Hidden From Blackout: I usually start on guitar with a melody or hook. I tend to soak in it, playing it over and over for days. Then I like to see what sort of emotion the tones and overtones evoke so I have an idea of where to go emotionally and lyrically. From there, I tend to start layering with other guitars and/or other instruments. I don't always do things this way, but more often than not with the HFB stuff this is what I do. I don't like to get too wrapped up in strict formulas and methods as too much of that can really inhibit and restrict the creativity. I really try to allow the songs to lead me where they want to go, and just try to be as sensitive as possible.
Brax: What is your opinion on interstellar travel?
Hidden From Blackout: On a personal level, or in relation to our government? I think it sounds exciting, to explore new and unknown places, to reach out and experience other words. I trust this is something that you do. Let me know when you are taking your next interstellar holiday and maybe I can tag along, if you aren't opposed to it.
Brax: What's it like to work with Mike Knott? How did your collaboration come about? I'm a big fan by the way.
Hidden From Blackout: I love working with Michael. He's so talented. Working with him is exciting. He's super gifted and has an amazing sensitivity towards things. He really gets where a song needs to go and knows how to get the gasoline to the engine so it's able get where it's supposed go. He's so honest and so sincere, and really knows intuitively what to do when. Among his many talents, he knows how to gently motivate people to creatively contribute; he's an excellent producer like that. He's positive and encouraging while really challenging you to take it to the next level. I'm very blessed to have a great friendship with him and to be able to work with him on music.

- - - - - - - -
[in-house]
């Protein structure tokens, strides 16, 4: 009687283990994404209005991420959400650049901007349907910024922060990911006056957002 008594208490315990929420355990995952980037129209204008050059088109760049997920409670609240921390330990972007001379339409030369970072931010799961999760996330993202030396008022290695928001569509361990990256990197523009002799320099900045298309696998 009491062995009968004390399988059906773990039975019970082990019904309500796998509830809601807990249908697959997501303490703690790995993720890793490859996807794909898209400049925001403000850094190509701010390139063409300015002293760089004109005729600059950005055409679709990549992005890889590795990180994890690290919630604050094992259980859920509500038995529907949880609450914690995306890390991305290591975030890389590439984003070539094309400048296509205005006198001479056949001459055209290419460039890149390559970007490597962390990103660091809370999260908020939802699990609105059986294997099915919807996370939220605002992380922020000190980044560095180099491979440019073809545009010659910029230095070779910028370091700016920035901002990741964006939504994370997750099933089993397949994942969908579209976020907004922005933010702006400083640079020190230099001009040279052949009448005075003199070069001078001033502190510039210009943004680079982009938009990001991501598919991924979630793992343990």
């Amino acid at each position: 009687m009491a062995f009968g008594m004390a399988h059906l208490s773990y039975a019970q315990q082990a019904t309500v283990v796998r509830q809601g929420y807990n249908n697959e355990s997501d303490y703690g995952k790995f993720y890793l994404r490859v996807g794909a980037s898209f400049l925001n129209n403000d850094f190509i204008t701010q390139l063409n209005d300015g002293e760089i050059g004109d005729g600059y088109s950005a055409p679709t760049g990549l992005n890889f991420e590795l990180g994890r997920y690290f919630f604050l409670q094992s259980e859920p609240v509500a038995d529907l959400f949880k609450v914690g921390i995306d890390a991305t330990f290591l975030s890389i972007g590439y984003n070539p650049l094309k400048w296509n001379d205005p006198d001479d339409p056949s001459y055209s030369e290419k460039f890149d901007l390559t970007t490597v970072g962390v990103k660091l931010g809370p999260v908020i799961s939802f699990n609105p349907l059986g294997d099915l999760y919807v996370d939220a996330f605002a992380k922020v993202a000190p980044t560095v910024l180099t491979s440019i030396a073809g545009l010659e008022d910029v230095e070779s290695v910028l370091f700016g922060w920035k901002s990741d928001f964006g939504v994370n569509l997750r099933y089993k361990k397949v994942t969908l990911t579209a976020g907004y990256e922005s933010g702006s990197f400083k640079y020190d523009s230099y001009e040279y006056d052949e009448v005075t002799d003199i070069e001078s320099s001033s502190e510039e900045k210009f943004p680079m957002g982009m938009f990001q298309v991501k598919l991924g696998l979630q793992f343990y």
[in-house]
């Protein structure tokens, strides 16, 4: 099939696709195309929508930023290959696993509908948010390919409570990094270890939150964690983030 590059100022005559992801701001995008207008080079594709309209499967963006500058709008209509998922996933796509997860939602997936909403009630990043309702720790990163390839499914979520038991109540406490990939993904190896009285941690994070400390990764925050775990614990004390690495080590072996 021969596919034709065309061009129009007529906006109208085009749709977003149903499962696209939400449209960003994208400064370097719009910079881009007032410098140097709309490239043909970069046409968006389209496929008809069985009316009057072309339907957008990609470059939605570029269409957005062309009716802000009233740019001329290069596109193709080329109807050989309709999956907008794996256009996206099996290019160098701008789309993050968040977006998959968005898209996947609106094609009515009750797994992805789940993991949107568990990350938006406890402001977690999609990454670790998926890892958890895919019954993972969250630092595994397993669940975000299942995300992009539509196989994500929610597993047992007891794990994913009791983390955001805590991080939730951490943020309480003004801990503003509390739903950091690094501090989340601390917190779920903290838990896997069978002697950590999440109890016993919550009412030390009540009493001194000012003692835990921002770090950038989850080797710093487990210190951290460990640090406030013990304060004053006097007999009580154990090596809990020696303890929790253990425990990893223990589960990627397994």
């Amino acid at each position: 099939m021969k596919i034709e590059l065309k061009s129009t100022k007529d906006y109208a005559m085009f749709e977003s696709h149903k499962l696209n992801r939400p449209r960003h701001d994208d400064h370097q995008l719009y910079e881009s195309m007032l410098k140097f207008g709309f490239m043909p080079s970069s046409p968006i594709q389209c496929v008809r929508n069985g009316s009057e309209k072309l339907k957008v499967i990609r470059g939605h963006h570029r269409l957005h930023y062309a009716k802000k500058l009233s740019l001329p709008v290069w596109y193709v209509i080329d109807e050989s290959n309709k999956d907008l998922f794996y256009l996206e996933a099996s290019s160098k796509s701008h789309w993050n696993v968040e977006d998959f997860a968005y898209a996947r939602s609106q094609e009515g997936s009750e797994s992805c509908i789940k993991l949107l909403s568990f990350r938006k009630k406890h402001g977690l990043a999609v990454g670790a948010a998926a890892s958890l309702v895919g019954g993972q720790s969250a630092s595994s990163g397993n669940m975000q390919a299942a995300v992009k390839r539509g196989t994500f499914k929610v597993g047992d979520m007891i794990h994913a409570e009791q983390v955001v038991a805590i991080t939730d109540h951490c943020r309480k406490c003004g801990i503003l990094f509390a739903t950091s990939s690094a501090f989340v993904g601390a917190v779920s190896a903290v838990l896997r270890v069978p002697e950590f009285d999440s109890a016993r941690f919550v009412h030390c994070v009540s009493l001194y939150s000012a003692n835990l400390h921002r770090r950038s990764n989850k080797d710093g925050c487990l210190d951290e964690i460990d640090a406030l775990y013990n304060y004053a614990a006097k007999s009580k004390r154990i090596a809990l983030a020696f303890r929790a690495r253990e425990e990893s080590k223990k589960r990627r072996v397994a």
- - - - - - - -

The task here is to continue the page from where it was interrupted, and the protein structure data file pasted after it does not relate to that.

Michael and I have been good friends for several years. He knew I had a studio and I opened it to him if he ever wanted to do anything in it. He decided he wanted to record a second Windy Lyre record, and he asked me if we could do it at my studio. Of course I was open to it. A few months into the record for Windy he says, "Why aren't we working on a project together?" and so began our wacky little project Struck Last May. We have started working on a second SLM record, and it is a little less experimental. I love the first record, but this second one seems to go down a little easier. We'll see though when it's all said and done.
Brax: Where do you see your band in 5 years?
Hidden From Blackout: Still recording material, I trust. I would like to see the project go live and do shows at some point as well, I just haven't figured out how to do that since it's a one person studio project. I want this project to connect with people through the music and through the live experience. However, I don't want it to be simply me playing to a bunch of tracks either, and that's the current dilemma. Beyond that, I would love to see Hidden From Blackout in a some sort of commercial or an indie film at some point. I think the nature of the music would lend itself nicely to that sort of thing, but we'll see. In the meantime, I'm going to keep pushing forward with that project with the intent of being creative, expressive, and looking to connect with others in and through it.